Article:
You need to use verbal and nonverbal communication to keep in touch with all workers. Sometimes, it is difficult to convey a specific emotion or message through words, as they might be less impactful or aggressive. You can send gifts to remote workers to compliment them for their achievements. Also, using emoticons shows employees that you are approachable.
#8. Support the Career Advancement of Your Employees
Some managers treat remote workers like mercenaries. It is wise to treat them as employees rather than contractors. Each employee has aspirations and goals. Take the initiative to ensure that your workers are making progress in their careers by taking them to webinars and workshops. You can support employees without promoting them. Also, you can spare some time to have discussions with workers about their career development.
#9. Organize Face-to-Face Get-togethers Occasionally
Many businesses organize end-of-year parties for their staff. They offer employees an opportunity to socialize and have fun moments together. Besides, get-togethers build rapport among workers from different departments. You can hold a summit once a year or travel as a group to new destinations.
#10. Make Ideating and White-boarding Remote-friendly
Brainstorming is a common practice in many organizations. Sometimes it is a challenge for remote employees to share ideas with their colleagues, unlike in normal office settings. You can have an online environment that is friendly to facilitate ideating and whiteboarding. Give each employee an opportunity to share business ideas during online team meetings. It will improve the engagement and productivity of your staff.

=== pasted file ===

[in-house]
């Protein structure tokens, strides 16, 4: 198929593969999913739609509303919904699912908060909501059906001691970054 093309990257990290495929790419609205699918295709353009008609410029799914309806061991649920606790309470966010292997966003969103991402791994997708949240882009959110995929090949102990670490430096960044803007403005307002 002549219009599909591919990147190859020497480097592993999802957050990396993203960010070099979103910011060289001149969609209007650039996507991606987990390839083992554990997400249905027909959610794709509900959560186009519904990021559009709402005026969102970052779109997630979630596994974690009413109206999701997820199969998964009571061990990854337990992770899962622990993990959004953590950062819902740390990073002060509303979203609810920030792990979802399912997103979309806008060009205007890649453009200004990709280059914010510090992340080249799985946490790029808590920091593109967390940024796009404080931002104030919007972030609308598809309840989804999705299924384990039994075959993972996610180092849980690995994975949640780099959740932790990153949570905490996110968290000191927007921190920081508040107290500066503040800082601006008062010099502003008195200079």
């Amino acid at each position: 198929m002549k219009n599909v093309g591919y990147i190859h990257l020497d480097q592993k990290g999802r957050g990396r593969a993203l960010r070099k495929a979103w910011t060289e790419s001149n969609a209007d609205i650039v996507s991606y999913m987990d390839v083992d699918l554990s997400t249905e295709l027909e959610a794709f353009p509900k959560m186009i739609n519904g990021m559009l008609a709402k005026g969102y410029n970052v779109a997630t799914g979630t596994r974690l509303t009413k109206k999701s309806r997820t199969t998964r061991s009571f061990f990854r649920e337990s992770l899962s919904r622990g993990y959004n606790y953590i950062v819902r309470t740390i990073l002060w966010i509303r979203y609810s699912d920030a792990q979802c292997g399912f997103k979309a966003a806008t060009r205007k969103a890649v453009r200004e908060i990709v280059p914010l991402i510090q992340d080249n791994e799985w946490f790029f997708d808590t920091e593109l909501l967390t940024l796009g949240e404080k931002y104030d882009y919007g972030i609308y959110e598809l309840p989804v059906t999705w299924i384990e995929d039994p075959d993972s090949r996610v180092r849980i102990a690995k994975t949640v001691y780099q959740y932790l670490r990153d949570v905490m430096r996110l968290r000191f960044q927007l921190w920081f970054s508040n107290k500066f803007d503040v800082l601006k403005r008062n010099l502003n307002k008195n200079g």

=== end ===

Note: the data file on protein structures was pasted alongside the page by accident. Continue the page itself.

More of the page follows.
The Challenges of Managing Remote Workers and Team Members
Essentially, remote work is demanding to managers and decision makers at most times, especially during a global crisis like the COVID-19 which breaks decision making. In the beginning, companies might experience reduced job performance in high-performing employees and team members when they start working from home. Here are the common challenges that managers face when managing remote teams and employees:
- Inaccessibility of information: Many new remote workers struggle to get crucial information from their colleagues. At times, it is tricky for them to get simple answers to simple questions. Also, interpersonal challenges might arise in a remote workforce. Some employees don’t trust their workmates when they are in difficult circumstances. They often do not meet managers expectations.
- Lack of face-to-face supervision: Remote work prevents successful managers from having face-to-face interactions with employees. Some supervisors believe that employees won’t work hard remotely as they would on-site.
- Distractions at home: Many employees with families often get distracted by their children and spouses at home. Managers need to urge remote workers to have adequate childcare and a dedicated workspace to minimize distractions at home.
- Social isolation: Loneliness is a major challenge of remote work. An employees who were used to the normal office-setting feels isolated when he or she works from home / remotely. Extroverts are prone to social isolation, unlike introverts.
The number of employees who work from home has drastically increased since February. Remote work benefits workers, organizations, and managers. A State of Remote Work 2019 by Owls Labs shows that many remote employees and contractors work for forty hours per week. Managers need to take certain measures to improve the productivity and engagement of remote workers.